150 Profiles: Jorge Salazar

As we mark the 150th anniversary of confederation, The Philanthropist is profiling Canadians from across the non-profit sector and putting a face to 150 individuals who work or volunteer in Canada’s social sector.

Name: Jorge Salazar

Current role in the sector: Project Director of Inner Activist, a project of Tides Canada

Years working and/or volunteering in the non-profit sector:  16 years.

What was your first job in the sector or a defining moment?
After being in Canada for just over a year, I worked labour, construction and dishwashing jobs. I also volunteered with community and activist groups.  That helped me to build an amazing network of people committed to social justice and reflect on my own family’s experience, the conditions of many refugees coming to Canada and the need for systemic change. My mother encouraged me to try jobs in this sector, and I was given an opportunity to work as an outreach worker with immigrant youth with ISS of BC. I also worked at PeerNet BC running workshops on facilitation, mental health and peer support.

Describe your desk/workspace.
Inner Activist runs as a virtual office with staff and contractors working from home both in Vancouver and Victoria, except when we host our courses at the Haven on Gabriola Island. So currently, for me to describe more of my actual day-to-day work space, I’d need to describe my bedroom!

It is amazing how we can run organizations on our computers, through online programs such as Skype, Basecamp and GoToMeeting, and of course our cell phones. It’s fun to be able to work in non-traditional settings. It encourages me and my staff to be creative.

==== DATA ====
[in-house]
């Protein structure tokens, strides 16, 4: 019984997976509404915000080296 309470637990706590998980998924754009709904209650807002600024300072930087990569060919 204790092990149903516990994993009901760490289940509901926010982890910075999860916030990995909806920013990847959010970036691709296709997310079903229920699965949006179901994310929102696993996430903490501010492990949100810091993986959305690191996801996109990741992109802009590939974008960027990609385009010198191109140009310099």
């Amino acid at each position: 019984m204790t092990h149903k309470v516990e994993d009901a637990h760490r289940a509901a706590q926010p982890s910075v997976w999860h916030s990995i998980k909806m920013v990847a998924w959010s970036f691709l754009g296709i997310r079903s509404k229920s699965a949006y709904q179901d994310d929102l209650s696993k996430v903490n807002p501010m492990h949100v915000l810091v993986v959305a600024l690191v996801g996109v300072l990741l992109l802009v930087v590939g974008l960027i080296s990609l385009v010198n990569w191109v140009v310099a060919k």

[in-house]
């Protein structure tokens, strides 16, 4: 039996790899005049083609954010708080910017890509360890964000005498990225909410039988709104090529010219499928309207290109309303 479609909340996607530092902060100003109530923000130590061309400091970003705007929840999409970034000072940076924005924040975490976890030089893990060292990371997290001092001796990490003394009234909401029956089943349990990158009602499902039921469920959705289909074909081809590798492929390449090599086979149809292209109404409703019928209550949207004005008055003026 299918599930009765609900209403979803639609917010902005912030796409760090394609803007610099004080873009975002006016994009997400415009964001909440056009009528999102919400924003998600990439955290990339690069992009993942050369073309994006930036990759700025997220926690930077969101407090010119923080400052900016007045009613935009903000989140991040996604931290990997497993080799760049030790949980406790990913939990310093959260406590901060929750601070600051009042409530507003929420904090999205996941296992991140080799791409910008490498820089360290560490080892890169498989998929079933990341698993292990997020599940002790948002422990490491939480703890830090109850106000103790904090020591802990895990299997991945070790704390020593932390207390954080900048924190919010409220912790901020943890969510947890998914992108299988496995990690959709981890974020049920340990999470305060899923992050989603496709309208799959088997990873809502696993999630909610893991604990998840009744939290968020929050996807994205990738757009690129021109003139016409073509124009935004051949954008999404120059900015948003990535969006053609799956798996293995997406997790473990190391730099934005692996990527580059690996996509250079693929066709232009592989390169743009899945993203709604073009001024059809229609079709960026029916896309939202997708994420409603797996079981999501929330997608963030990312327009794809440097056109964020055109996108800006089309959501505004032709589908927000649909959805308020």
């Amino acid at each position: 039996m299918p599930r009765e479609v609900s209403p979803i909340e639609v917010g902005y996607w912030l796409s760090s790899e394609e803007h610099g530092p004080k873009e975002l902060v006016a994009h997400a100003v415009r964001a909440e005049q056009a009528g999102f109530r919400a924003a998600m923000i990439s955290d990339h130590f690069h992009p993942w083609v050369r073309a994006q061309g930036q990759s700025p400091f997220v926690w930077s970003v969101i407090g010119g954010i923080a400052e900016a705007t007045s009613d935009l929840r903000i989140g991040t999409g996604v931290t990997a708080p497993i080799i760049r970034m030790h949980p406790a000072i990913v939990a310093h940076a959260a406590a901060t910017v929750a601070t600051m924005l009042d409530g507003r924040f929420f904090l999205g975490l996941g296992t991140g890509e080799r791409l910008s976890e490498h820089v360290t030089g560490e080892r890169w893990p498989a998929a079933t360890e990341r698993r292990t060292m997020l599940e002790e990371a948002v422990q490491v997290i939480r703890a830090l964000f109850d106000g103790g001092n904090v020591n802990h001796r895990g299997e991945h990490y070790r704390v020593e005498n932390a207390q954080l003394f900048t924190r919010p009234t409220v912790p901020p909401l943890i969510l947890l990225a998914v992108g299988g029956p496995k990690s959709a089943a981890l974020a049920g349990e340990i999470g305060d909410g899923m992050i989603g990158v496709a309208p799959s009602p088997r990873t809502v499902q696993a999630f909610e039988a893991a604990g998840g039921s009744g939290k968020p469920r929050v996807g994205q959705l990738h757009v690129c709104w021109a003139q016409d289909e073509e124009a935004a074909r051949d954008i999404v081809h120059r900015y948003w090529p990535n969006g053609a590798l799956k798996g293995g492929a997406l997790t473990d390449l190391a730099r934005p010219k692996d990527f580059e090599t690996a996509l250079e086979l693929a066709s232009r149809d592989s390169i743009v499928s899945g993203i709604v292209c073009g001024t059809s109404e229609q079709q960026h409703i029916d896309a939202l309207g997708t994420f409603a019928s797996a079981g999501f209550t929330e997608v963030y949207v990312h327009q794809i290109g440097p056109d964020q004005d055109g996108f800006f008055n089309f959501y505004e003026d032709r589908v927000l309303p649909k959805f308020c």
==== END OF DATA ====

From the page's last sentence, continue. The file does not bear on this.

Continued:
What are you reading or following that has expanded your understanding of the non-profit sector?


Power and Love by Adam Kahane

Pedagogy of the Oppressed and Pedagogy of Hope by Paulo Freire

Undoing Border Imperialism by Harsha Walia

No More Heroes by Jordan Flaherty

The Clean Money Revolution by Joel Solomon

I have started learning more about social enterprise and ethical business practices. I look to people like Joel Solomon and credit unions like Vancity that are trying to shift how people profit and what they do with their money in a way that is not based on the accumulation of profit by a few simply for personal benefit.

What do you think our sector needs to be thinking about?
Equity, diversity and justice comes up a lot. Particularly given the context of what is happening in the United States right now. Leaders in the non-profit sector are often more understanding of systemic issues, but we are not nearly where we need to be.

There needs to be more diversity in non-profit leadership. We all need to make an effort in our hiring practices, in how we engage volunteers and how we make decisions to engage with communities. We can all learn more about diversity in regards to race, gender, sexual orientation and identification, income equality and the diversity of migration journeys.

Do you know someone we should profile as part of this series? Email us at philanthropistprofiles@gmail.com


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